The jungle book
You know, looking at the flame at a campfire, I think it’s so captivating because fire is the only thing that hasn’t changed since the dawn of humanity and monkeys became men. It hasn’t changed in shape, smell, feel, sound, color, size. Even watermelons and bananas are widely different since only like 1645. Tomatoes just started existing. And you can compare food and fire because you can get more nutrients out of the former with the latter.
You could change the nature of campfires by branding them. This year’s Fire Blaze S is the first entry-level Fire, priced at $80,000. The most recent additions to the Fire lineup are the $90,000 (including the $80,000 for the special edition) Blaze S, the $75,000 X6, and the $60,000 R7. The X6 is like a more powerful X3, and the X6 is like a brighter X5. With the Blaze S, Fire fans can choose between a 2-mode ambient temperature control system and an ambient temperature sensor.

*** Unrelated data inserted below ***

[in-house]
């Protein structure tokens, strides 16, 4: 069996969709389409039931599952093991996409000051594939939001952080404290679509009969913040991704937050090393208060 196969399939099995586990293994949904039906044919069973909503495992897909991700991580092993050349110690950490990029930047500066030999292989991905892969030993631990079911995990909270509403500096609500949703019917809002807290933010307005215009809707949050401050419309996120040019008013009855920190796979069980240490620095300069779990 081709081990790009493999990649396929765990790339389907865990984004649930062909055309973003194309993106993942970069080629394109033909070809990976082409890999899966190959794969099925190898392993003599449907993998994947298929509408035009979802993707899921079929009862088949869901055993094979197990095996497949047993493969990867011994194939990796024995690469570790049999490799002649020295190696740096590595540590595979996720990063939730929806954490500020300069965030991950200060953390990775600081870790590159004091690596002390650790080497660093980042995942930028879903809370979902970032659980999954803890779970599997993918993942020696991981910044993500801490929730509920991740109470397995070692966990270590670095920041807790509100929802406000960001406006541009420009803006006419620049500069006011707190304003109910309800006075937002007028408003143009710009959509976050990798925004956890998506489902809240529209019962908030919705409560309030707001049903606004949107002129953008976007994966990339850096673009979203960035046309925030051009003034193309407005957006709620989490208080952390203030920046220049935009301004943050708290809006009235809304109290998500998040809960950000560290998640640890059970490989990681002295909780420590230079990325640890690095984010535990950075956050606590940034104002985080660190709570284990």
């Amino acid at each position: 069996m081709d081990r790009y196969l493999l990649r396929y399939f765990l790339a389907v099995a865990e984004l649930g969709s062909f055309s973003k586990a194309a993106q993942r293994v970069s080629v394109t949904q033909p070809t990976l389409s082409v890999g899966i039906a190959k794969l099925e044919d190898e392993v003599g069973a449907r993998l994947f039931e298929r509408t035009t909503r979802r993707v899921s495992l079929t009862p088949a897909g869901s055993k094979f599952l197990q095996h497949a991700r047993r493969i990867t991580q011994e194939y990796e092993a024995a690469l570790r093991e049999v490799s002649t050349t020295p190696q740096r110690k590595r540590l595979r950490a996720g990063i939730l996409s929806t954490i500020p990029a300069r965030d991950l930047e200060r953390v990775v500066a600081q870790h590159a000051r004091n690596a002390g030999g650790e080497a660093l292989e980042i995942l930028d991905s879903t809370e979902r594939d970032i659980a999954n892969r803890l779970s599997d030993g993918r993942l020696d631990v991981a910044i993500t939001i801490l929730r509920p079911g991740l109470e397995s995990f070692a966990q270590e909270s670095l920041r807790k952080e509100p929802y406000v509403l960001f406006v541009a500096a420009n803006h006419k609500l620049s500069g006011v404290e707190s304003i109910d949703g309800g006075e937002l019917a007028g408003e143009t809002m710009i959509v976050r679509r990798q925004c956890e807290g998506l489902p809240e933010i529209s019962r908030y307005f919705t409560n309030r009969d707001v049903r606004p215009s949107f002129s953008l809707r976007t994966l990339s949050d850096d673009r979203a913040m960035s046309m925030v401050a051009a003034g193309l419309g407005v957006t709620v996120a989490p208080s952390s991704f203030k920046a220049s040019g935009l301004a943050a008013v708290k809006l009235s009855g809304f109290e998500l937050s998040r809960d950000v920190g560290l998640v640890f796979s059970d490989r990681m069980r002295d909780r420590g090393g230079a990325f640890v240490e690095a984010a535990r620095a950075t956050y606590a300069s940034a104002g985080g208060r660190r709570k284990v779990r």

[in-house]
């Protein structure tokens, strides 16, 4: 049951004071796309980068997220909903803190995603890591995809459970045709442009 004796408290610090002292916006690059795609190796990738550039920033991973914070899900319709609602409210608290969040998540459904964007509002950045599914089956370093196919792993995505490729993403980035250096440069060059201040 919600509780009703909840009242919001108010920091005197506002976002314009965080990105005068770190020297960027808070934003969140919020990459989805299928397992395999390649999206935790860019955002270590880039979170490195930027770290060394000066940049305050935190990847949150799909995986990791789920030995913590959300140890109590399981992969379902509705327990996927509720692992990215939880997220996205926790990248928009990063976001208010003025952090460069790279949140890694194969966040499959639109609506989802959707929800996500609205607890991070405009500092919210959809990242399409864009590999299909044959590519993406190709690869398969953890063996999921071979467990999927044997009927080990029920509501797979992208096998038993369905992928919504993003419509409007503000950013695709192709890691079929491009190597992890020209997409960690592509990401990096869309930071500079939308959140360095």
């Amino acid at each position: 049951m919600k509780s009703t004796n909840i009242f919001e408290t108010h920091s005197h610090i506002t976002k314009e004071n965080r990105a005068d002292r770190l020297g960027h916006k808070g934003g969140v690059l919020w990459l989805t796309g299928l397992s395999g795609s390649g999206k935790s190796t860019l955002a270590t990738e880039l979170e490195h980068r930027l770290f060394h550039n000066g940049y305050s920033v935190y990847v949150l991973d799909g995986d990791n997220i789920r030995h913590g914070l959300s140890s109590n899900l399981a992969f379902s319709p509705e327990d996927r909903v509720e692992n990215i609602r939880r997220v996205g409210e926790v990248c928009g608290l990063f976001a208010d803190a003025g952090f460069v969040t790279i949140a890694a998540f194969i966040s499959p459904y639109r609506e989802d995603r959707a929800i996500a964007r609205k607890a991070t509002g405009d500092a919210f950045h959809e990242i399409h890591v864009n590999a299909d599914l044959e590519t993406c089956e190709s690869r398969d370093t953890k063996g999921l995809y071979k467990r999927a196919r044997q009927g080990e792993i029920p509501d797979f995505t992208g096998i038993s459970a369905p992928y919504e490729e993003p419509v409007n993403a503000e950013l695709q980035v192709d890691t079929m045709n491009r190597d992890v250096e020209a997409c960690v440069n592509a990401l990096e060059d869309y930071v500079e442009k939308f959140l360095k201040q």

Imagine you’re a young girl before the Stone Age, and you’re waiting for your brother to get home from hunting. While waiting, you have a campfire going, and you’re watching it with the best of intentions. It’s your guardian and it creates an aura of safety around you, where animals and ghosts can’t harm you. They’re afraid of the mystical portable sun. Scared and sacred are almost spelled the same.
You’re helping the campfire put out a blaze, but all of a sudden, a huge bug flies in front of the light and projects a scary silhouette in your eyes. You quickly put your fire out, your brother comes home, and you’re so distraught at what’s happened that you collapse on the floor. In the midst of your meltdown, you pass out and have a dream. You are sitting on a stone slab in the middle of an incredibly dark forest. You are watching a woman who’s been there for a while, and she says, “Well, you’ve come a long way, baby. You’re a fine young lady, but you’ll always be my monkey girl.” She turns to you and kisses you, and you awaken, relieved.